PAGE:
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As tech-related stocks continue to bubble merrily away, it’s not only valuations that have become unhinged from reality.

Just like the great tech bubble of 1999, founders are using the veneer of technology to try to convince speculators and journalists that their dubious business model is worthy of a revenue multiple.

Last week a company called Beforepay raised $4.2 million from investors including former Vocus boss James Spenceley and young rich lister and Finder co-founder Fred Schebesta. This week the AFR‘s Street Talk reported that the company was considering a pre-IPO raise of $10 million.

The business press, including Crikey’s sister publication Smart Company, fawned over the new start-up, perhaps because Beforepay sounds so much like the $25 billion Afterpay and maybe because Beforepay’s founder Tarek Ayoub wears cool, clear-rimmed glasses.

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It appears, though, that no one bothered to spend much time looking at what Beforepay actually does.

While it has almost nothing in common with buy now pay later (BNPL) businesses like Afterpay, that didn’t stop Ayoub creating a narrative tying it in — noting that Beforepay’s customers “use us for everything else that BNPL does not offer” and dubbing the business “pay on demand, as opposed to another BNPL offering”.

Ayoub also told the AFR: “Afterpay and the other buy-now, pay-laters are only integrated with about 13% of the merchants out there. So I thought I could create a different way for consumers to access credit.”

While Beforepay seems to be leveraging off Afterpay’s name, it is very clearly a payday lending business, which is not new at all. This despicable industry (which is completely legal in Australia and is undertaken by businesses like Cash Converters and Wallet Wizard) lends small amounts of money to (usually desperate) borrowers and automatically garnishees payment from their next pay cheque.

Beforepay was called Cheq before the founders seemed to realise they could raise a lot more money by changing the name to something that sounds like Afterpay.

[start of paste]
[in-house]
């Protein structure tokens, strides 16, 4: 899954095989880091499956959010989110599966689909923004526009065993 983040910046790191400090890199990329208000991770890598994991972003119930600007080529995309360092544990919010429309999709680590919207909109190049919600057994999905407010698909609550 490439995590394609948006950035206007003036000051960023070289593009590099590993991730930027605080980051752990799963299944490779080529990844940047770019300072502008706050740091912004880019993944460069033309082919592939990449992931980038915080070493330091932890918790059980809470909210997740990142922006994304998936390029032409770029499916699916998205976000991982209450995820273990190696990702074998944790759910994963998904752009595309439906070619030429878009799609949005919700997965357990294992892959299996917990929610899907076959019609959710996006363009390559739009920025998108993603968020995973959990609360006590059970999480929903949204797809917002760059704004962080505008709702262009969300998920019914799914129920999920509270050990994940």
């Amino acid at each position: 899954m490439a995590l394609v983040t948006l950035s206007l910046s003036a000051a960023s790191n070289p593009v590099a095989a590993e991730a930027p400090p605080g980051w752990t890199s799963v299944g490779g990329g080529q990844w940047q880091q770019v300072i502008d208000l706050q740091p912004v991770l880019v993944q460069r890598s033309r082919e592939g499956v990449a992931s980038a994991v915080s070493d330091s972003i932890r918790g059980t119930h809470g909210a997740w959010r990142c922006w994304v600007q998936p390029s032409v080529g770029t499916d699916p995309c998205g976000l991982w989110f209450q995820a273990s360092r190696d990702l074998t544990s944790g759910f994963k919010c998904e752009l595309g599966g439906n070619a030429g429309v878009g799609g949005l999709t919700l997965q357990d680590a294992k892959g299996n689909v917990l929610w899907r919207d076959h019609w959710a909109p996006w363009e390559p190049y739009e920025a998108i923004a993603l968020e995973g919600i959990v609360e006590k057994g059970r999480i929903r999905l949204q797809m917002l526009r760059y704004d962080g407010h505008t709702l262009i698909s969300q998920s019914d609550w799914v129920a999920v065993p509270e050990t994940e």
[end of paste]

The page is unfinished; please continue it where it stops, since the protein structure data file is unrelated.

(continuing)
There’s a reason why payday lenders are among the world’s most hated businesses: they target the desperate and charge usury fees. Federal Labor MP Milton Dick targeted payday lenders in February, accusing them of being predatory and unscrupulous.

Beforepay, whose terms and conditions still refer to its old business name Cheq, charges users a flat 5%. While this is significantly less than lenders like the odious Cash Converters (which charges a 20% establishment fee and 4% fees on small personal loans), it isn’t cheap given the short time frame for repayment.

The level of effective interest charged depends on when the borrower’s next pay date is (and how often they’re paid). But someone paid monthly can delay repayment by one pay cycle, so the average borrow time is likely to be about one month. That’s an effective annualised interest rate of just under 80%.

If you repay the debt sooner, the rate is far higher, albeit less than traditional payday lenders who charge fees and interest.

Beforepay effectively cuts off borrowers if they don’t repay their debt, which can force them into a longer cycle of doom by imposing even higher-interest products to pay off the earlier high-cost product.

When an app-based payday lender using largely outsourced technology suddenly becomes a hot fintech, and gets fawning articles in our leading financial newspaper, it’s time to start dusting off the bell.